To every thing there is a season, and a time to every purpose under the heaven:
A time to be born, and a time to die . . .
A time to weep, and a time to laugh; a time to mourn, and a time to dance.
Commenting on Sandburg’s appreciation for such contrasts, Van Doren wrote, “he owes more here to the Bible than he does to [Walt] Whitman,” who was a major poetic influence on him.
Great writers of the past like Shakespeare and the Russian dramatist and short story writer Anton Chekhov also wrote of both the tragic and comic. “Lord, what fools these mortals be!” Shakespeare’s Puck proclaims in the comedy A Midsummer Night’s Dream. But both writers wisely perceived that folly could be seen from a tragic and/or comic perspective. In an essay on Shakespeare’s wisdom, Alan Nordstrom emphasizes the importance of treachery in Shakespeare’s plays. But after pointing out what an important role it plays in his histories and tragedies, he observes that “even Shakespeare’s comedies—especially Shakespeare’s comedies—turn to treachery for their success. Duping and delusion, knavery and gulling are the warp and woof of all their motley foolery.” After mentioning the comedies, he adds, “Pretty depressing, when you view it all. But then, that’s life, and Shakespeare gives us life. He shows us what we are, yet also what we may be, at our best: honest and honorable, faithful and true, loyal and trustworthy, constant in love.”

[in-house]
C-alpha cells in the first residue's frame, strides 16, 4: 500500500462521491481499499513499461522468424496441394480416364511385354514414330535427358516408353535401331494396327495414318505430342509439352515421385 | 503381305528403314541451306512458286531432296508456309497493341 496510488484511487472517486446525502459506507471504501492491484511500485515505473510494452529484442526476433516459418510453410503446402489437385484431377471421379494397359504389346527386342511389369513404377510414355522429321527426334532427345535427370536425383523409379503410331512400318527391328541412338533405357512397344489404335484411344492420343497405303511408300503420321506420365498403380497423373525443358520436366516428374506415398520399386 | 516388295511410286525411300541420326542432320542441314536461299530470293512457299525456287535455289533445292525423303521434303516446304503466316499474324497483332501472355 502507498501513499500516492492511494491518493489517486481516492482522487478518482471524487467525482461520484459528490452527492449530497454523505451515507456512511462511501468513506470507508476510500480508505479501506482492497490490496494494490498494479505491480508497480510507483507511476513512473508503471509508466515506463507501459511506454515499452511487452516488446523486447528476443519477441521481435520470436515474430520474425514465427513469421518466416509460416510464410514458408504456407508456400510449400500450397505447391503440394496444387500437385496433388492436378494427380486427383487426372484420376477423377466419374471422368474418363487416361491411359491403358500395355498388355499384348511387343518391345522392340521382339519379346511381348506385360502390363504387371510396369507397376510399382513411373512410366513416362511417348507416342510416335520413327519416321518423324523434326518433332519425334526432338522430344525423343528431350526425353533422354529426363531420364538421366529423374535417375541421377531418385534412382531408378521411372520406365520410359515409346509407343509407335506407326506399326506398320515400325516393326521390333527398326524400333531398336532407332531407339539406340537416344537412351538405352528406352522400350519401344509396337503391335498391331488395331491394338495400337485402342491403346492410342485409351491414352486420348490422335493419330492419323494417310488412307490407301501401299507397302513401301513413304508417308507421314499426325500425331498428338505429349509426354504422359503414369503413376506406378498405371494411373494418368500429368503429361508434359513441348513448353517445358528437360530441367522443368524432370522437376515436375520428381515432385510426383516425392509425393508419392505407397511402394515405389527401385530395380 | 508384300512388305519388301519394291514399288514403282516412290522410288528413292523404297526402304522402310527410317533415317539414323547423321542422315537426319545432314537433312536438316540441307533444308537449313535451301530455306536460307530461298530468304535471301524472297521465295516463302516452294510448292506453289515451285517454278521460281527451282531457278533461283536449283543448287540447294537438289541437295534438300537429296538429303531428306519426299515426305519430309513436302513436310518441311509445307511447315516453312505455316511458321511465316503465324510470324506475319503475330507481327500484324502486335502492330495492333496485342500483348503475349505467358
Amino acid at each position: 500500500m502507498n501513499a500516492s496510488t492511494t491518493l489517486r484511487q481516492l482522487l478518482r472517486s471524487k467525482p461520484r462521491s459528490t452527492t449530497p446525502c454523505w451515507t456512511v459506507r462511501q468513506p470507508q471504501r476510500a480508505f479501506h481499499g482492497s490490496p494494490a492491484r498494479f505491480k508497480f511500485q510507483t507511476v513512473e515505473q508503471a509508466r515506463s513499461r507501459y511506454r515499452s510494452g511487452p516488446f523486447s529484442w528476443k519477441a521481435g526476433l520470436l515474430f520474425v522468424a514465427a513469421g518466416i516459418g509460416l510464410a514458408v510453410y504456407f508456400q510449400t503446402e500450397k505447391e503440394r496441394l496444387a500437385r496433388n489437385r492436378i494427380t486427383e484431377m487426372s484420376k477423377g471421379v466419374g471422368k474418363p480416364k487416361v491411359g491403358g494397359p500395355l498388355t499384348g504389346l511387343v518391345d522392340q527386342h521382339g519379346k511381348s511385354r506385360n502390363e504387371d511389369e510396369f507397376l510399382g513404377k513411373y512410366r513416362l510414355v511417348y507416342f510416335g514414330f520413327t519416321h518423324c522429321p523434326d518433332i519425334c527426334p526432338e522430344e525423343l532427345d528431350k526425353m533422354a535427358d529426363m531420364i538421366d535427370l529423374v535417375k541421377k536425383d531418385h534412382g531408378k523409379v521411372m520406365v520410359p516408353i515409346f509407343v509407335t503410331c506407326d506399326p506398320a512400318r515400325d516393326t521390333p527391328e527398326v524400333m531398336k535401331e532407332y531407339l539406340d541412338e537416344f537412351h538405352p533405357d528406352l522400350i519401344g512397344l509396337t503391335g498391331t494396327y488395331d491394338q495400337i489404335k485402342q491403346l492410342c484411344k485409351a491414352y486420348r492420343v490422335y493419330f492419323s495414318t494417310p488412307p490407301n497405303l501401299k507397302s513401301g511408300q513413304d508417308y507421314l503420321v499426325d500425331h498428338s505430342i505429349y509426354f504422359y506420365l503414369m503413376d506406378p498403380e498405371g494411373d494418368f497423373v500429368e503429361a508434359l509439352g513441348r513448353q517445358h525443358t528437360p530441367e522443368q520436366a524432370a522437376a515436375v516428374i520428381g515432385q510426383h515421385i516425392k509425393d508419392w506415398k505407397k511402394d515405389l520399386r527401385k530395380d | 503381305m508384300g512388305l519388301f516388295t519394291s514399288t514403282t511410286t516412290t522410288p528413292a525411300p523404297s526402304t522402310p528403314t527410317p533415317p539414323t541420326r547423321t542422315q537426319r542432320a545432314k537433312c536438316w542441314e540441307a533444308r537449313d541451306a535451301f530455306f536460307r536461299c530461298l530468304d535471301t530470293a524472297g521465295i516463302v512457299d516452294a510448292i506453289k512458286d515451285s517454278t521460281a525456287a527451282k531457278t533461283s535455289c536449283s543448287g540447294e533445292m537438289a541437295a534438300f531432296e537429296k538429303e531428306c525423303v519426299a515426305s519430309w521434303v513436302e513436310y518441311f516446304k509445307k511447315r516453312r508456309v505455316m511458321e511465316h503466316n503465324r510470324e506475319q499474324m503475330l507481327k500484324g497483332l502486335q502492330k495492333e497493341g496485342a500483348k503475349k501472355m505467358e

Chekhov also depicted folly and nobleness, both tragically and comically. During his lifetime and ever since debates have raged whether some of his plays, e.g. The Seagull and The Cherry Orchard, should be regarded as comedies or tragedies. One critic noted that “in his humanity [Chekhov] was … more keenly aware at once of the ludicrous and the tragic aspects of man’s folly and futility. Humor runs all through his serious drama.”
Sandburg’s poetry is full of the incongruous, of contrasts, of things that don’t seem to fit together—and yet paradoxically sometimes do. In The People, Yes he repeats various lines he had heard among the people: “You are to be hanged and I hope it will prove a warning to you.” “I took so much medicine I was sick a long time after I got well.” “I can never get these boots on till I have worn them for a while.” “The new two dollar a day street-sprinkler driver took his job so serious he went right on driving while the rain poured down.” And he mentions the Irish policeman who arrested a Pawnee Indian and said “why don’t you go back where you came from?” He later adds,
The people is a tragic and comic two-face:
hero and hoodlum: phantom and gorilla twist-
ing to moan with a gargoyle mouth.
And “the little two-legged joker, Man” is the same “Man” who produces magnificent skyscrapers.
In one of Sandburg’s early poems, “Child of the Romans,” he ironically contrasts an Italian-American railway worker who works a ten-hour day, lunches on bread and bologna, and keeps the roadbed of the rails so smooth that “flowers in the cut glass vases” of the dining cars “shake hardly at all,” not bothering the men and women in the dining cars, eating steaks and strawberries and cream. In another early poem, “To a Contemporary Bunkshooter,” Sandburg contrasts a fire-and-brimstone preacher with the true message of Jesus:
You come along . . . tearing your shirt . . . yelling about Jesus.
Where do you get that stuff?
What do you know about Jesus?